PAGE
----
Heavy-duty rocker tells FBPO about his days with Ozzy, Whitesnake and Ted Nugent from his current gig with Thin Lizzy
Born into a musical family, Marco Mendoza spent his formative years in Tijuana, Mexico. He is perhaps best known for his bass playing with several rock bands, including Thin Lizzy, Blue Murder, Whitesnake, Ted Nugent, Neal Schon and Soul SirkUS. He also performs with Dolores O’Riordan and the Lynch Mob, as well as his own solo project. Marco has recorded three CDs as a leader: Live For Today, Live For Tomorrow and his newest effort, Casa Mendoza, which was released in late 2010.
Photo: Ross Halfin
FBPO: Tell me about your musical upbringing.
MM: I was born in San Diego, but when I was about 5 years old, my parents separated and I grew up in Tijuana. My grandmother was a piano teacher from Mexico City and I give her a lot of credit for teaching me and inspiring me to learn the foundations of music. She had about ten or twenty students at any given time, so there was always music around the house. Her passion was classical music, so that was one side. My father was a clarinet player and he used to listen to the big bands like Glenn Miller, Benny Goodman, Gene Krupa and all the cats from way back. My mom was a professional singer in Mexico, so I was surrounded by music since I was very young and I developed a real appreciation for it.
FBPO: How did you end up a bass player?
MM: My brother and I started a little garage band. My brother is a drummer and I played guitar. We used to play little private parties. It just so happened there was another band in the neighborhood and they were a few years ahead of us. They had a PA and they had transportation. Their bass player was moving out and they liked the way I sang. They approached me and said, “We want you and your brother to play with us, but we need a bass player. Do you play bass?” And I lied and I said, “Of course!” even though I had never played it before.
Within a week, my dad and I went to a local pawn shop and bought a bass. I learned the band’s repertoire and I was in! They really needed somebody to sing, and I did. So it was out of necessity because I wanted to play with the better cats in the hood. I realized how much I really enjoyed it and it became a challenge to start singing and playing. I took my time with it, like anything else. If you have an affinity for something, if you really dig it, you start spending more time with it and challenging yourself more and more. I went from a guitar player to a bass player just like that. Within a week!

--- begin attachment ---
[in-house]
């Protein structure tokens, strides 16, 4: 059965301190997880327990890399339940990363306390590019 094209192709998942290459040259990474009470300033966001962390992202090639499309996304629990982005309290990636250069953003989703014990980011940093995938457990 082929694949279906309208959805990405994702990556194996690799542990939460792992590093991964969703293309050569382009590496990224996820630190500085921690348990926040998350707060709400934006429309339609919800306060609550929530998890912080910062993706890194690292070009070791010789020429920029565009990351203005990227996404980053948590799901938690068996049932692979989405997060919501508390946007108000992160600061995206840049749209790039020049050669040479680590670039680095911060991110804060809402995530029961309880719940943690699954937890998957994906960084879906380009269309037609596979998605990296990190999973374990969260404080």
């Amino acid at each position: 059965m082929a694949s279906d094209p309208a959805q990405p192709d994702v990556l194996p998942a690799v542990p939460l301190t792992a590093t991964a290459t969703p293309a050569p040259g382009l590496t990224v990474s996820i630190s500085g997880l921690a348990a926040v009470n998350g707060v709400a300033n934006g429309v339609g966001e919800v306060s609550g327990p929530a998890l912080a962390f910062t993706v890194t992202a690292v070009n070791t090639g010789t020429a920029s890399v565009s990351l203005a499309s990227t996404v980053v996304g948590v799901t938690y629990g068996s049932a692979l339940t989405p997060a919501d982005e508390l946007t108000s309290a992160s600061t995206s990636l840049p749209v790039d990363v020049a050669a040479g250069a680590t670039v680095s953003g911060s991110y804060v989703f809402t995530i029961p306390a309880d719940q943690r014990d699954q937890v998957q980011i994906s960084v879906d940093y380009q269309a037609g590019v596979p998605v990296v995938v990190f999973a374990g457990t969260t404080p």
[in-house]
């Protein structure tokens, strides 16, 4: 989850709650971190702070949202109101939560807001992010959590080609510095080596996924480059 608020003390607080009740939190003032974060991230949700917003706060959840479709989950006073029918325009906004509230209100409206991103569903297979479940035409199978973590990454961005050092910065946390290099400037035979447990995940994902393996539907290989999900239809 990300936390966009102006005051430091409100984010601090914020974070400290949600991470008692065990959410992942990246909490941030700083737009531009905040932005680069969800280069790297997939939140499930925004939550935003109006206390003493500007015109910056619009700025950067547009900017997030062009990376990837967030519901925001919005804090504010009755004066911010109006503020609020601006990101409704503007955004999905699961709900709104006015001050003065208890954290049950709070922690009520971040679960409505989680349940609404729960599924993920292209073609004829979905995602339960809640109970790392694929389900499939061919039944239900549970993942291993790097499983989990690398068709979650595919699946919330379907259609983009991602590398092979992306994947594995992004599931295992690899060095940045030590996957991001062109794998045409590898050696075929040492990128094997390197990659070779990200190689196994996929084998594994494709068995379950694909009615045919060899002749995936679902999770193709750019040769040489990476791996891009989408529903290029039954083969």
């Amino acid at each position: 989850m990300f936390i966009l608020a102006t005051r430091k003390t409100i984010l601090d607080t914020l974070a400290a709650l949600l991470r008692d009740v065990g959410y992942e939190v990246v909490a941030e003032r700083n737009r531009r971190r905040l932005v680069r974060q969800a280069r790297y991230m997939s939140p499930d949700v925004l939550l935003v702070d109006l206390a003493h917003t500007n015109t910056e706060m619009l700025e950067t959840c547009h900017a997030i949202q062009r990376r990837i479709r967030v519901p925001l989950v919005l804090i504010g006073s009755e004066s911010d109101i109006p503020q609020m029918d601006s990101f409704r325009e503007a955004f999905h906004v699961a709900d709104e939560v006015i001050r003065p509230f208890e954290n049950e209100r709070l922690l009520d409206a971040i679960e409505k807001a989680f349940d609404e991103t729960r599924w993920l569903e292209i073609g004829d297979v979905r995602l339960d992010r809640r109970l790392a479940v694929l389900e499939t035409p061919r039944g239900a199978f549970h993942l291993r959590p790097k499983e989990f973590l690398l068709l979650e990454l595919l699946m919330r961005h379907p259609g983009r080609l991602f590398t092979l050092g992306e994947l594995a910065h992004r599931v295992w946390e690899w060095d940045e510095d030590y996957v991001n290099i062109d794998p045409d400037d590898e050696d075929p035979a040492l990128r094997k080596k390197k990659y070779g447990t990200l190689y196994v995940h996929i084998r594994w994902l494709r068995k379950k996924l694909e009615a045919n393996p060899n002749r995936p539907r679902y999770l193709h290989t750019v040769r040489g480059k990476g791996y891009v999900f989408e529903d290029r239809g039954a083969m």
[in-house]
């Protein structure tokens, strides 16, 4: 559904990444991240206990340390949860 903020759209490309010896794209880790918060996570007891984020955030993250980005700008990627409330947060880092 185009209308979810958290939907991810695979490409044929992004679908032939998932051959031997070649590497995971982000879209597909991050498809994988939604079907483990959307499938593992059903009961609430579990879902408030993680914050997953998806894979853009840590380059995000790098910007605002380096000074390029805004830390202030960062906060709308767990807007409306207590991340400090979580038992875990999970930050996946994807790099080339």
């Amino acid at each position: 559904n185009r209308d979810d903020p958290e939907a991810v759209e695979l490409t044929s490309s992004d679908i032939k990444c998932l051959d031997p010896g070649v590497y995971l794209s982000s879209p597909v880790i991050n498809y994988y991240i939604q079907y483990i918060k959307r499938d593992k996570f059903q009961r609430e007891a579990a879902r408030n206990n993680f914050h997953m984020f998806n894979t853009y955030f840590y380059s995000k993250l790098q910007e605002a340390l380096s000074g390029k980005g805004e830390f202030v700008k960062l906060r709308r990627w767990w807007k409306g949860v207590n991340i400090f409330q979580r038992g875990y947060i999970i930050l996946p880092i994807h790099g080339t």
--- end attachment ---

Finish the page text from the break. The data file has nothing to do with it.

FBPO: I remember hanging out with you at all those jam sessions in the LA area back in the early ’90s. Was there a turning point, a defining moment when your career really started to take off?
MM: Yes. It was when I got sober. That’s when I really started getting serious about my career. Up till that point, I was struggling with alcohol addiction and drug addiction. Everything and anything that happened in my career I used to sabotage. I was just out of control. I still managed to work. Every so I often, I’d do some high profile thing, but I was scared to death because my life was a mess.
FBPO: Was there a particular gig that set the stage for your turnaround?
MM: No, I wish I could say that was the case. Up to the point I got sober, I had done a bunch of different things. I did a lot of studio work, a lot of projects and pretty much just anything that came my way. I managed to make a living off it, but I was pretty much just drifting, barely making it. I realized that I really needed to get serious about my life and my career. I took inventory and I realized how much music meant to me.
I met Bill Ward from Black Sabbath. He was doing a solo project and asked me to play on his album. That was the beginning of my realizing this could be a cool thing. I dedicated a lot of time to being a pro, with all that entails, like being on time, preparing myself. I was a lot more focused.
FBPO: When was this?
MM: It was September 20, 1987. That’s my sobriety date. That’s my birthday! That was a defining moment for me as a person, as a human being, as a musician. Things started happening. One thing led to another. I knew that I wanted to be in LA. I decided that I needed to be in the center of it all. It was a sort of rebirth. I looked inside myself and learned a lot more about who I was and who I wanted to be. It’s been good ever since that point.